By a curious coincidence Binny’s first and last test matches were both against Pakistan. Not only that, both were played in his home town of Bangalore. Incidentally, both his first and last ODIs were against Australia.
Nevertheless, in spite of a decent test career, Binny will be remembered more for his exploits in the limited overs game. Especially his performances in 1983 and 1985, which earned the team historic victories.
Like father, like son
In 2014, Binny’s son, Stuart, made his test debut. Thus the Binnys became part of a select group of father son pairs, who had each played test match cricket. Stuart, like his father, is a lower order batsman and a right arm medium.
Binny tried his hand at coaching after retirement. He earned plaudits by leading the U 19 Indian team to World Cup victory in 2000. The team included future internationals, Yuvraj Singh and Mohammad Kaif. He was appointed coach of the west Bengal team in 2007 but parted ways after a season.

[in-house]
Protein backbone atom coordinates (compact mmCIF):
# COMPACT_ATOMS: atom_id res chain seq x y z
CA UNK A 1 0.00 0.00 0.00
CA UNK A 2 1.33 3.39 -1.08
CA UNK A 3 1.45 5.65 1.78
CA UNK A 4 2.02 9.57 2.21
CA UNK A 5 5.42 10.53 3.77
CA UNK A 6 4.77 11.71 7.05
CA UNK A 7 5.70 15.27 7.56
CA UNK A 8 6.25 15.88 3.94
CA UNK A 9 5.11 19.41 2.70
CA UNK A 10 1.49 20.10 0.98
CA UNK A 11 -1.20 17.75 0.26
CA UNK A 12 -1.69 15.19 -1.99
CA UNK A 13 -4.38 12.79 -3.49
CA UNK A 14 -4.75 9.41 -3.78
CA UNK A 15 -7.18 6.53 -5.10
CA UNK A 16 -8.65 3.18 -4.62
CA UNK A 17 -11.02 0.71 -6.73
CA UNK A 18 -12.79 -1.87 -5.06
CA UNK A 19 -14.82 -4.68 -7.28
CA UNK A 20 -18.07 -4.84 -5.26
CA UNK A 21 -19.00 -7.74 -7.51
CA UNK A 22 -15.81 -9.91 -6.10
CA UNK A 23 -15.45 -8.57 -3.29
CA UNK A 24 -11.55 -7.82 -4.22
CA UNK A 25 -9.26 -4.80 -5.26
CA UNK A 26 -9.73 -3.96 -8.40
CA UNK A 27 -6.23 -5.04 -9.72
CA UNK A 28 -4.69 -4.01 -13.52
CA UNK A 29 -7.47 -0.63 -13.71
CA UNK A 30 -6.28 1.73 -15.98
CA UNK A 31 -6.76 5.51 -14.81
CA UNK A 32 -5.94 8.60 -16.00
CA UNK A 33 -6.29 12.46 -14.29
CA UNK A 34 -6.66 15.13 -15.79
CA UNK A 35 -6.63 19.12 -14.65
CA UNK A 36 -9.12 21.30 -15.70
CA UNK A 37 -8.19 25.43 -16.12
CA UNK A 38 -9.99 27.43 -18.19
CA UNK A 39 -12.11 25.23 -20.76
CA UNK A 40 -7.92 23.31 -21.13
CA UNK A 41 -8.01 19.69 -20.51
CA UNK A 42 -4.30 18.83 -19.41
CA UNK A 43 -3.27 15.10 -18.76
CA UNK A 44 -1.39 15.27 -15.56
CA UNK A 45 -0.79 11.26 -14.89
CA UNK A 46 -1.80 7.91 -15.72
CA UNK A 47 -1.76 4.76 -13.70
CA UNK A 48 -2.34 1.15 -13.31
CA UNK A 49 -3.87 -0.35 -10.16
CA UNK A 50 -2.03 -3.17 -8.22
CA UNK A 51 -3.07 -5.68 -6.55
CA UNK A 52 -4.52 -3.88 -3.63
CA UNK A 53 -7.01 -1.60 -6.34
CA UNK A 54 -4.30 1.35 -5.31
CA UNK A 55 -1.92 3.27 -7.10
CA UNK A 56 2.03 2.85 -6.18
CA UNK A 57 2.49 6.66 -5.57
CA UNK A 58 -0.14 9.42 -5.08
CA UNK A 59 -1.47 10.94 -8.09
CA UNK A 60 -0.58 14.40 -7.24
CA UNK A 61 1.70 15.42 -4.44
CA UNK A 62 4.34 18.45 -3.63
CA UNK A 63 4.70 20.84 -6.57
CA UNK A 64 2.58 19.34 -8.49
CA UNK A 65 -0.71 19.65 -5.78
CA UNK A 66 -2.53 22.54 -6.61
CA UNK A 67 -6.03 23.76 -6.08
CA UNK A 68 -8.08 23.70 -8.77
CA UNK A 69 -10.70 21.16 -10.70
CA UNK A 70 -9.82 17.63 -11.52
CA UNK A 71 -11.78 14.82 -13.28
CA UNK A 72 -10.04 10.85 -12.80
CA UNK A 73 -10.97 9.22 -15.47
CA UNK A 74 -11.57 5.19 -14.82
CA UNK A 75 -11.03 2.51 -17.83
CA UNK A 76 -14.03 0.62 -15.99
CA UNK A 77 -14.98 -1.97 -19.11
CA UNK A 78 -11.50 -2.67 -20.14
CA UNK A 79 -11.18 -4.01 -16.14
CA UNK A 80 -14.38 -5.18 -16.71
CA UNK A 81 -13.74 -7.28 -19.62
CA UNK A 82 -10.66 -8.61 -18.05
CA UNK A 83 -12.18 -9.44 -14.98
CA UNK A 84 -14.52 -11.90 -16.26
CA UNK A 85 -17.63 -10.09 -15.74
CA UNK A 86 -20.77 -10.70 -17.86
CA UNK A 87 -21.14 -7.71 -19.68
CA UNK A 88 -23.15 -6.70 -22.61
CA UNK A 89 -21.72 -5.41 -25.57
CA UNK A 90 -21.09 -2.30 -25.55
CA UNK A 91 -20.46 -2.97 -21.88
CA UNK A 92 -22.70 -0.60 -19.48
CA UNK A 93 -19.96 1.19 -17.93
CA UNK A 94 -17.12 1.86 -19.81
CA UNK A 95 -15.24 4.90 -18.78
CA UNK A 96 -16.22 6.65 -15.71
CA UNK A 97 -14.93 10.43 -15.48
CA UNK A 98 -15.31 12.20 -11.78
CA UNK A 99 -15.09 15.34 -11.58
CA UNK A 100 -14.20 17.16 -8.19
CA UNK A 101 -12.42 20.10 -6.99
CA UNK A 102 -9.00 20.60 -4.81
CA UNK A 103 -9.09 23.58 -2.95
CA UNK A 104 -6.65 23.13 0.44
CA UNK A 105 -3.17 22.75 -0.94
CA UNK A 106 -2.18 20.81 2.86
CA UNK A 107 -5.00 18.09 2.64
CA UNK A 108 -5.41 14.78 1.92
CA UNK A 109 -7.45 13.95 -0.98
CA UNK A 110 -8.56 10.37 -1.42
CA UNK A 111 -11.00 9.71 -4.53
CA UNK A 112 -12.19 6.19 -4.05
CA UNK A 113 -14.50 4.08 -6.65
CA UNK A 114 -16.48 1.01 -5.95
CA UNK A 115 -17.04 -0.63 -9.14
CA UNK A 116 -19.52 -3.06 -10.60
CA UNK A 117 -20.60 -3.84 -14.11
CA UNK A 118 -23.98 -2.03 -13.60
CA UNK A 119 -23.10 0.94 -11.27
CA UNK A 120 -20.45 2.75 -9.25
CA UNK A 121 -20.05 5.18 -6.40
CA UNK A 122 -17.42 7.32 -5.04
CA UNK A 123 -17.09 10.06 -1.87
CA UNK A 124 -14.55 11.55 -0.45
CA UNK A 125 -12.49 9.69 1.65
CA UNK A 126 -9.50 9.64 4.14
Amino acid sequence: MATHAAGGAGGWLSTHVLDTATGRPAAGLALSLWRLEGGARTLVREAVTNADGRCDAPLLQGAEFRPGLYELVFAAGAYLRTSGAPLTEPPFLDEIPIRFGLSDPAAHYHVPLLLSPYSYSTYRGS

Binny became a national team selector in 2012. His role was brought into the spotlight in 2014 when his son, Stuart, got selected. The next 2 years Binny faced a lot of criticism for his apparent nepotism and favouritism of his son.
The truth, as in most of such cases, is different. Binny recused himself from selection whenever his son’s name came up for discussion. This is mandatory according to BCCI’s policy. Unfortunately, BCCI’s policy of doggedly refusing to communicate details means that Binny could never come out in the open and clear his name.
However, Binny will always be known to have delivered yeoman service to the game to informed cricket fans and followers. As a cricketer, coach and selector he has always given his all and conducted himself in a dignified manner.
Thesportsrush wishes Roger Binny a happy birthday and wishes him well in his future endeavours.